Dodge Challenger SRT Demon Uses the A/C to Cool the Engine
Hope you're not afraid to get a little sweaty in the name of drag racing.
- Muscle Cars
- Test Drives
Another Thursday, another Dodge Challenger SRT Demon teaser video. Fiat-Chrysler's manic supercharged speed machine is less than two weeks away from being revealed at the New York Auto Show on March 11th, but FCA isn't letting up off the gas when it comes to promoting the mysterious muscle car. But with 11 videos and press releases revealing the Demon's secrets already in the rear view—and Dodge apparently unwilling to reveal key facts like horsepower numbers and acceleration times until closer to the reveal—the carmaker has resorted to touting the minutiae of the Hellcat-powered performance car.
Case in point: Today's teaser video, entitled "No Ice," is dedicated to...the Dodge Challenger Demon's cold air induction system.
To be fair, it does sound like a rather bitchin' air cooler. Rather than using regular air or coolant to chill the gases flowing through the intercooler like regular forced-induction cars, the Dodge Demon uses a liquid-to-air system that, in Drag Mode, diverts the cool fluid from the air conditioning system to help knock down the temperature of the air the engine is about to breathe. Dodge claims the system can bring down intake temperatures as much as 45 degrees Fahrenheit. (FCA didn't say if that could mean interior temperatures could rise by a similar amount, but we'd keep one of those pocket fans in the glovebox, just in case.)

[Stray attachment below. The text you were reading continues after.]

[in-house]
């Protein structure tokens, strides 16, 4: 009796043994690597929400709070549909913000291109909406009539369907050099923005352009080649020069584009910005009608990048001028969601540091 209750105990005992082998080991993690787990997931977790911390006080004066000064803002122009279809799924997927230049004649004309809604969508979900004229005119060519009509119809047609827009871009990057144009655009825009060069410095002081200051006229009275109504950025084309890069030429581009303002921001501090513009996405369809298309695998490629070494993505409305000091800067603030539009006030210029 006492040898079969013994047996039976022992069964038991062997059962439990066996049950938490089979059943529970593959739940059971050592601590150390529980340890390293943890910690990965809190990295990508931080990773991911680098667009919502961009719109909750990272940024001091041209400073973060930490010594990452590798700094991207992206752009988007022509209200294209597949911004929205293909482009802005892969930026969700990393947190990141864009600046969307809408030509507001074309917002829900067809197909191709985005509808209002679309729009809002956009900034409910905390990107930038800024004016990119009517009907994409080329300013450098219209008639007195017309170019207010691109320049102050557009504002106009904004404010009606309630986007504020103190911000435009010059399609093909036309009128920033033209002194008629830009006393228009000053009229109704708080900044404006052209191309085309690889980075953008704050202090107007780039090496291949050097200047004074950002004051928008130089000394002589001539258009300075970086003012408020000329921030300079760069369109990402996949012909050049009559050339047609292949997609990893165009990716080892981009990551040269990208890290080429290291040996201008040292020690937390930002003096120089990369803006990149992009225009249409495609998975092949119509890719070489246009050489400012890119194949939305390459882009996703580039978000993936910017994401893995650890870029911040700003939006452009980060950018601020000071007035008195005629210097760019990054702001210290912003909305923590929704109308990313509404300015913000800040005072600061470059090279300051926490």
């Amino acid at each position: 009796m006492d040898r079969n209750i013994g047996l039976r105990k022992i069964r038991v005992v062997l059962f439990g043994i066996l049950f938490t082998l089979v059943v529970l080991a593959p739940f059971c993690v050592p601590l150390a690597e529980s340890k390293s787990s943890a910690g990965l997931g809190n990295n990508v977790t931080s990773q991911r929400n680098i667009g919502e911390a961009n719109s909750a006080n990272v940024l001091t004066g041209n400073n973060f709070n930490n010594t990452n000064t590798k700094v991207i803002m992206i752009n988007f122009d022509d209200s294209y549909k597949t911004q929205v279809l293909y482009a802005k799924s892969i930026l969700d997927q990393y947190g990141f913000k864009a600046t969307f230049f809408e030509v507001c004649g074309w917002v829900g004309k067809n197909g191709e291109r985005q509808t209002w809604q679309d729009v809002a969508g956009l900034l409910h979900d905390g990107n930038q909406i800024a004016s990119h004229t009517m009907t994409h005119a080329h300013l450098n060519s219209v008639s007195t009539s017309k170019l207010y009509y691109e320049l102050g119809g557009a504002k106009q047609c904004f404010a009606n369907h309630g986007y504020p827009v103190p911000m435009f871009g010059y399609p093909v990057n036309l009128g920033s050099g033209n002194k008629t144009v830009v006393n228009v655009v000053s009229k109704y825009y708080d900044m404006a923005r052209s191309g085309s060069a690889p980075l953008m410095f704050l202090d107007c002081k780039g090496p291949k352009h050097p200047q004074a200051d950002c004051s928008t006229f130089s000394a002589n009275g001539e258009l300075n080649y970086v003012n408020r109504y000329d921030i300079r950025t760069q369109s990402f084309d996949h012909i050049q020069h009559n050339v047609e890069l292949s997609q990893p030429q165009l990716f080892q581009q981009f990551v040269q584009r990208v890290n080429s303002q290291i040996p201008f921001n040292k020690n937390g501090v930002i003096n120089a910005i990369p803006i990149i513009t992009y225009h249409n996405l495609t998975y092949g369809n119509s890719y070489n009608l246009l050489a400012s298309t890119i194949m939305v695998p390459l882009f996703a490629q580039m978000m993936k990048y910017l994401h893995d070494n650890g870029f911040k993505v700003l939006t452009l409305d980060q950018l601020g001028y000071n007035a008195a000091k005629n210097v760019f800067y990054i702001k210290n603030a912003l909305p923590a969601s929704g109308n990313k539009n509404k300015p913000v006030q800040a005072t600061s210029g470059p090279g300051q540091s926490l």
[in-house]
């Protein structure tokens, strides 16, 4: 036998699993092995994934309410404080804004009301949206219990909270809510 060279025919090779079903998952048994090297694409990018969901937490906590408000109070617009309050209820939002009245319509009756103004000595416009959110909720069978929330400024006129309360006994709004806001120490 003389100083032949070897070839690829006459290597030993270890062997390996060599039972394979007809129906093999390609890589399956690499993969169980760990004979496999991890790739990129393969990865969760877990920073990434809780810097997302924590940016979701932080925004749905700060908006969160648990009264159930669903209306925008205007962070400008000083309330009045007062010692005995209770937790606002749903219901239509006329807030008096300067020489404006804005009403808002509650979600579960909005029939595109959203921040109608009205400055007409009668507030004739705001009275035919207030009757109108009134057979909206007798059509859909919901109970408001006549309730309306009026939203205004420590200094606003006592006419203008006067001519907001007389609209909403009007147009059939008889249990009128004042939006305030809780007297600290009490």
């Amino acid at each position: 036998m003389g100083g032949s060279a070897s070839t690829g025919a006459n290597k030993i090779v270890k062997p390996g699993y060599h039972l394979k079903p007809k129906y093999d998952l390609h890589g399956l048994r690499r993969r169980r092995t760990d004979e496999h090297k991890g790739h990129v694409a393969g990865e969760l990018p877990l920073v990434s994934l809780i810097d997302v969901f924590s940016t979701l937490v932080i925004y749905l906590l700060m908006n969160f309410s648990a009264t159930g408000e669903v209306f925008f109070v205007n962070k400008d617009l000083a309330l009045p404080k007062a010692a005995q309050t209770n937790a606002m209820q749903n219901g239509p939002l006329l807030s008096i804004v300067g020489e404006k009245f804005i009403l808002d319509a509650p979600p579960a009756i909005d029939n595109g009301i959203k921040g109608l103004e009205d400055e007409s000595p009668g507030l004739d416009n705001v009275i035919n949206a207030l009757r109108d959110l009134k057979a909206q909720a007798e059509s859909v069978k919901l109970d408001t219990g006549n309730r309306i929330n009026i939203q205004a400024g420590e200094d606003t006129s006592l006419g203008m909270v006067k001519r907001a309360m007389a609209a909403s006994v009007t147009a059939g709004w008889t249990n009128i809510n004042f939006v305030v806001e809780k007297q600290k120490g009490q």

Why does that matter? As anyone who watch Bill Nye on TV as a kid should remember, cold air is more dense than warm air. This means there's more oxygen per unit of measurement—which, in turn, means an engine sucking down cold atmosphere can make more power than one breathing hot air.
Not that you'd get any of that from the latest Dodge Demon teaser video.